Martina Kaufman never knows what a resident of Torrance State Hospital in Derry Township will want for Christmas. One year, someone wanted green apples, so she went out and bought them. Another year, a person asked for a large container of the twisted red candy called Twizzlers.
“Then the next day someone donated a large container of Twizzlers,” she said. “What are the chances of someone donating that right after someone asked for it? Sometimes there are little miracles.”
Kaufman is hoping for more wishes fulfilled this year as part of Operation Reindeer, a program that Mental Health American of Southwestern PA has been running for more than 50 years. She is the program coordinator for MHA’s Step-Up Drop In Center in Latrobe, which took over Operation Reindeer. She works closely with Lenny Meketa, the volunteer coordinator at Torrance who is in charge of the hospital’s Three Wishes program.
Operation Reindeer collects items requested by residents in the state hospital’s Christmas program, and also items that can be used all year. They focus on people from Westmoreland County (there are currently around 40) for the Christmas gifts, and the excess is available to others from the pool of donations.
Some things have changed and some have remained the same in the nine years that Kaufman has been coordinating the holiday program.
“Phone cards used to be a big deal, and all that changed with cell phones,” she said. “Now people aren’t asking for them like they used to.”
One thing that remains constant is the need for luggage.
“We find that patients who are being discharged from Torrance and going home, or are going into a personal care home or step down unit, end up putting their stuff in a black garbage bag,” Kaufman said. “That makes them feel like they are being thrown out. The luggage allows the patient some dignity when being discharged.”
Donated luggage doesn’t have to be new, nor do the coats, jackets, shoes and boots that the residents need. At one time the program asked for those to be new, but the need is so great that they are accepting ones that are gently used.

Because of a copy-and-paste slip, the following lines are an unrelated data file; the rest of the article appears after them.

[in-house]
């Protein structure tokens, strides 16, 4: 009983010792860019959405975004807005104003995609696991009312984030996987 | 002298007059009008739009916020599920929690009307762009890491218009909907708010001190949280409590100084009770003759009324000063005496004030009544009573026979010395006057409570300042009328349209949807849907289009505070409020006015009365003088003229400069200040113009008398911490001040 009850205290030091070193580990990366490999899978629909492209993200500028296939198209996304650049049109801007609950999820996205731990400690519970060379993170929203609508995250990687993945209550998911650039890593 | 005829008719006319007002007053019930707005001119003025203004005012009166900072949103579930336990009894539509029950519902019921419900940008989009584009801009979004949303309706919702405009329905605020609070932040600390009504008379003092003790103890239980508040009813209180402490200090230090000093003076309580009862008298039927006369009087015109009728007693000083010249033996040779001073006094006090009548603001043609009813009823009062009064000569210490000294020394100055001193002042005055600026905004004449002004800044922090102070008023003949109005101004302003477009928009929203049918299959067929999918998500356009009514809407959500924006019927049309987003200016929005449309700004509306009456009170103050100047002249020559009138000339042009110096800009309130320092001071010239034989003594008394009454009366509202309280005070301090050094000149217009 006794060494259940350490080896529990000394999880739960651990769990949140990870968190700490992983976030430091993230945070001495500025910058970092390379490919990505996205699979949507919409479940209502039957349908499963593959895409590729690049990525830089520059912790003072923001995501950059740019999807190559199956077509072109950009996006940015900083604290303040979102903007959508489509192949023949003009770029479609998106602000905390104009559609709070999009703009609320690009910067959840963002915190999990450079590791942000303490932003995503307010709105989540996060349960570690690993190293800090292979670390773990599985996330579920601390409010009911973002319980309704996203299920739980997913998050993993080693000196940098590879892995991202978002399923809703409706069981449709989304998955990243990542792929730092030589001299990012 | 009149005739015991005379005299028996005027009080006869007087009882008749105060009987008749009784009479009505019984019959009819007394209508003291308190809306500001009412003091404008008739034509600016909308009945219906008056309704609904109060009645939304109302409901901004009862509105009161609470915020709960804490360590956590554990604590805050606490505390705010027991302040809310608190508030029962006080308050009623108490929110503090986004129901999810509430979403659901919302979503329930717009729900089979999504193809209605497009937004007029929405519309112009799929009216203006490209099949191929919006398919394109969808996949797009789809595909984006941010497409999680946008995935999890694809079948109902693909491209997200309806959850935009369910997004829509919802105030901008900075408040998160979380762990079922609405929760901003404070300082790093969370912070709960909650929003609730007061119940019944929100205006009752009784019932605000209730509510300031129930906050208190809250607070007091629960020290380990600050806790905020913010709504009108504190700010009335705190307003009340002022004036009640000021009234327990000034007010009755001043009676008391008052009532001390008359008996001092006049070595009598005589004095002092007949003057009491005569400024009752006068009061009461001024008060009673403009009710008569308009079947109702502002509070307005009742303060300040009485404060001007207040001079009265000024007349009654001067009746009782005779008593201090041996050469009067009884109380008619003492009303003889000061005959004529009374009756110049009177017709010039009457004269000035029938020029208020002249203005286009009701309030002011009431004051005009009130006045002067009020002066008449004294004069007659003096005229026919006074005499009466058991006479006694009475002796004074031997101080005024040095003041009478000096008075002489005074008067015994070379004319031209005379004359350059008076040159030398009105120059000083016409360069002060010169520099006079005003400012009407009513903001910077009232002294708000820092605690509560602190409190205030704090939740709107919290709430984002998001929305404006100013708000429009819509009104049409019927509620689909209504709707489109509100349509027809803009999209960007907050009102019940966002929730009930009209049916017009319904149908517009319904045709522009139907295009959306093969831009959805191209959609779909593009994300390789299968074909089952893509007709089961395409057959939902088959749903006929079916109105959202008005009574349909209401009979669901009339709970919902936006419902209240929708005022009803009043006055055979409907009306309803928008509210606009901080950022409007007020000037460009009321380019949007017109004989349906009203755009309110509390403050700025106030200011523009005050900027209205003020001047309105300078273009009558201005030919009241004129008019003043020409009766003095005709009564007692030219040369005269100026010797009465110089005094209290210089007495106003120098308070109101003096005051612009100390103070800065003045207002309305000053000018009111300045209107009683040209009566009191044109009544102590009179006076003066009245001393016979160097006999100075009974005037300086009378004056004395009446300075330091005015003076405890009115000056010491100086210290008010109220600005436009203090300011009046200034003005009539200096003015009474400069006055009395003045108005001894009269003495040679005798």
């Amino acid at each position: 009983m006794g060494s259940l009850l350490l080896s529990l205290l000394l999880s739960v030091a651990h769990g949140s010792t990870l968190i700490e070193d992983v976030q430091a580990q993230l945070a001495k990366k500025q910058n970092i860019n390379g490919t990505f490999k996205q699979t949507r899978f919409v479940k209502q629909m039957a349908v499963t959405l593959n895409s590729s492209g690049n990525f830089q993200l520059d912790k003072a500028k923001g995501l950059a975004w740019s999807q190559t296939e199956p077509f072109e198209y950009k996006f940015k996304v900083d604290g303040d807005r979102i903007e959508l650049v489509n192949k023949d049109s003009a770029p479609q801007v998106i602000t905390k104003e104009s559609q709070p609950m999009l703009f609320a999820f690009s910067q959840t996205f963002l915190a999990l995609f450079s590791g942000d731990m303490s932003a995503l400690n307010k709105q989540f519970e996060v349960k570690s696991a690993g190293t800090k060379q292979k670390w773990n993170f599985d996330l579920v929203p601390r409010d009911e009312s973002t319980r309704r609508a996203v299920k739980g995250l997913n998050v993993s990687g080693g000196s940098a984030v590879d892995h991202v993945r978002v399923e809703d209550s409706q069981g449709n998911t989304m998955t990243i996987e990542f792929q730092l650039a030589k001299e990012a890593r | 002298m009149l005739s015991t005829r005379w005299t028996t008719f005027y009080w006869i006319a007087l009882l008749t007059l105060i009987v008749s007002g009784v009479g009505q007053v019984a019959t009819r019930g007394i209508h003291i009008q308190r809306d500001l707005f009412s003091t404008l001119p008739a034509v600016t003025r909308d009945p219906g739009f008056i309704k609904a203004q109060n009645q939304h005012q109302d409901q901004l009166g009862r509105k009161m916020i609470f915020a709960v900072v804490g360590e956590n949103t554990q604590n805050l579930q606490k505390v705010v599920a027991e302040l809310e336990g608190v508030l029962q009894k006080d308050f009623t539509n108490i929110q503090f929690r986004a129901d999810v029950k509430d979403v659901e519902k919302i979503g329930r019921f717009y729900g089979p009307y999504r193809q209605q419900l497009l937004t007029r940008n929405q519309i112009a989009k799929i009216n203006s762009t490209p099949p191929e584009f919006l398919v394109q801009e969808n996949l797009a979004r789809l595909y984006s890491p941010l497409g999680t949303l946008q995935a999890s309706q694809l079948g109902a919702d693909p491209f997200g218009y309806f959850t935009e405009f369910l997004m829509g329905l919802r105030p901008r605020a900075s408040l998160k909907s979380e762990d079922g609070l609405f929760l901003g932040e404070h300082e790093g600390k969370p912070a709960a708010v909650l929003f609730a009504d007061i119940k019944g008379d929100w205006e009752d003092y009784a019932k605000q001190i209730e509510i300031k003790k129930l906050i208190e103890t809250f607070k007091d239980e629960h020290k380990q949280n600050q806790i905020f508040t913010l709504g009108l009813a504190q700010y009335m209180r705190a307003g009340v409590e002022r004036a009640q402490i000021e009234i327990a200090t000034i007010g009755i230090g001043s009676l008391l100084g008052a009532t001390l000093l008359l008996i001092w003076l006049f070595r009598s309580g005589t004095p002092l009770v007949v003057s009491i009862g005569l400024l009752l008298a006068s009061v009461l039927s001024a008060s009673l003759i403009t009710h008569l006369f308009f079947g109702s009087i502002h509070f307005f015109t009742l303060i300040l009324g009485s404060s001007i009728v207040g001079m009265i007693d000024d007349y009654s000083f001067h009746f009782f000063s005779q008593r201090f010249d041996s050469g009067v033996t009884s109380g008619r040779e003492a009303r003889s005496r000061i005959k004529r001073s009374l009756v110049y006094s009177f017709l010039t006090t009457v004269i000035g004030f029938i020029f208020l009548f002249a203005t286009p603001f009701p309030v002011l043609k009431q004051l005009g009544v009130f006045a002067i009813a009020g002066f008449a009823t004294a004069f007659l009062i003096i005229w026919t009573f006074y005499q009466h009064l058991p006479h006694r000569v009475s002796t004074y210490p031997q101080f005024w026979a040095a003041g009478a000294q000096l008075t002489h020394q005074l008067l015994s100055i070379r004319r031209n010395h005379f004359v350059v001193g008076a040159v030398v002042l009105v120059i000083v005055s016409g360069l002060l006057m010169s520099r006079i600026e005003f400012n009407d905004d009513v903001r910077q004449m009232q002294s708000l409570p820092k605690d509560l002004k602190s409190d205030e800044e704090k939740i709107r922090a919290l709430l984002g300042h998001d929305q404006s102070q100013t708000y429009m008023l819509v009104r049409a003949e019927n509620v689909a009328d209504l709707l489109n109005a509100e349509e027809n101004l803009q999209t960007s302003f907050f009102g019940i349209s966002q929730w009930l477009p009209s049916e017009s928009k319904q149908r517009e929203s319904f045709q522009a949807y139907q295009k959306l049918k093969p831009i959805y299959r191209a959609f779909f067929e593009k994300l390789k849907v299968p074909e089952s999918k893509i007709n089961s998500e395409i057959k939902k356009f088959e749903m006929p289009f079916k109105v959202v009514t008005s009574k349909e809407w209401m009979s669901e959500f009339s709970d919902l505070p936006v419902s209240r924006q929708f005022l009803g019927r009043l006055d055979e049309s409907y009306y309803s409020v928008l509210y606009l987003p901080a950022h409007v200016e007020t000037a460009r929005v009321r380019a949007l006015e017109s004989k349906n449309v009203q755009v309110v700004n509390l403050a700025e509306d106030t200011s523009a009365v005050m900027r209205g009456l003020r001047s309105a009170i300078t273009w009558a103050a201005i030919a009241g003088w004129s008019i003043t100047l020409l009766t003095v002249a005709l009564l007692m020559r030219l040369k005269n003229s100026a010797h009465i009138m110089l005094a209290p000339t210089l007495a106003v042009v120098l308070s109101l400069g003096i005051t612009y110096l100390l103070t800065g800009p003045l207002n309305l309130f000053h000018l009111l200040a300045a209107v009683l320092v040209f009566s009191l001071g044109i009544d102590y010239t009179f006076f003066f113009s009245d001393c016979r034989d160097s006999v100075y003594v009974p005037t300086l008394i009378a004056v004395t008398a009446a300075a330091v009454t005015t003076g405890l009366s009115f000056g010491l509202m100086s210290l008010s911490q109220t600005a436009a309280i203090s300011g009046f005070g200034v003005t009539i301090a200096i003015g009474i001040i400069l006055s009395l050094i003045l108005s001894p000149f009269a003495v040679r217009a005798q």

People who enter the hospital in the summer don’t prepare for the winter, and many of them don’t have family members who will bring appropriate clothes later on. The need for winter wear is especially great for large, extra large and even bigger sizes for both men and women.
“A lot of people are on powerful meds that are notorious for causing weight gain,” Kaufman said. “That’s an unfortunate side effect. Last year, we purchased a 5X coat for a resident.”
Other items of requested clothes should be new, and also in plus sizes, at least XL for men and L for women.
Even much larger sizes, Kaufman said, “are greatly needed.” Suggested items include sweatshirts and sweatpants, tops, T-shirts, pants, jeans, bathrobes, socks, mittens, gloves, hats, ear muffs, sweaters, undergarments and pajamas.
Toiletries are always welcome. That includes shampoo, conditioner, soap, body wash, combs, brushes, pony tail holders, hand and body lotions, shaving gels and creams, lip balm and makeup like lipstick or gloss, powder, eye shadow and mascara.
Belts, glass, razors and other items that are a safety hazard are not accepted.
“We get a lot of requests for portable CD players and CDs, but they don’t get donated very often,” Kaufman said.
Patients also request DVDs, radios, games, activity books, handheld games, wallets, watches, sports memorabilia (especially Pittsburgh teams), writing paper and postage stamps. Diabetic and sugarless items are also appreciated.
Monetary donations are used mostly to purchase coats and shoes.
“We have local churches and organizations, and some companies that help out,” Kaufman said. “And so many people stop by to drop off things and don’t even want to leave their names. I am so grateful that they just want to help.”
Step-Up Drop In Center is for individuals who have received or are receiving mental health services. Some of the clients there who have been at Torrance have told her how much Operation Reindeer meant to them.
“One man said that what he got from the program was the only thing that he got for Christmas,” Kaufman said.
Items and monetary donations can be dropped off at Step-Up Drop In Center at 326 Main St., between 10 a.m. and 4 p.m. The deadline is Dec. 10. For information, contact Kaufman at 724-537-6120 or email@example.com.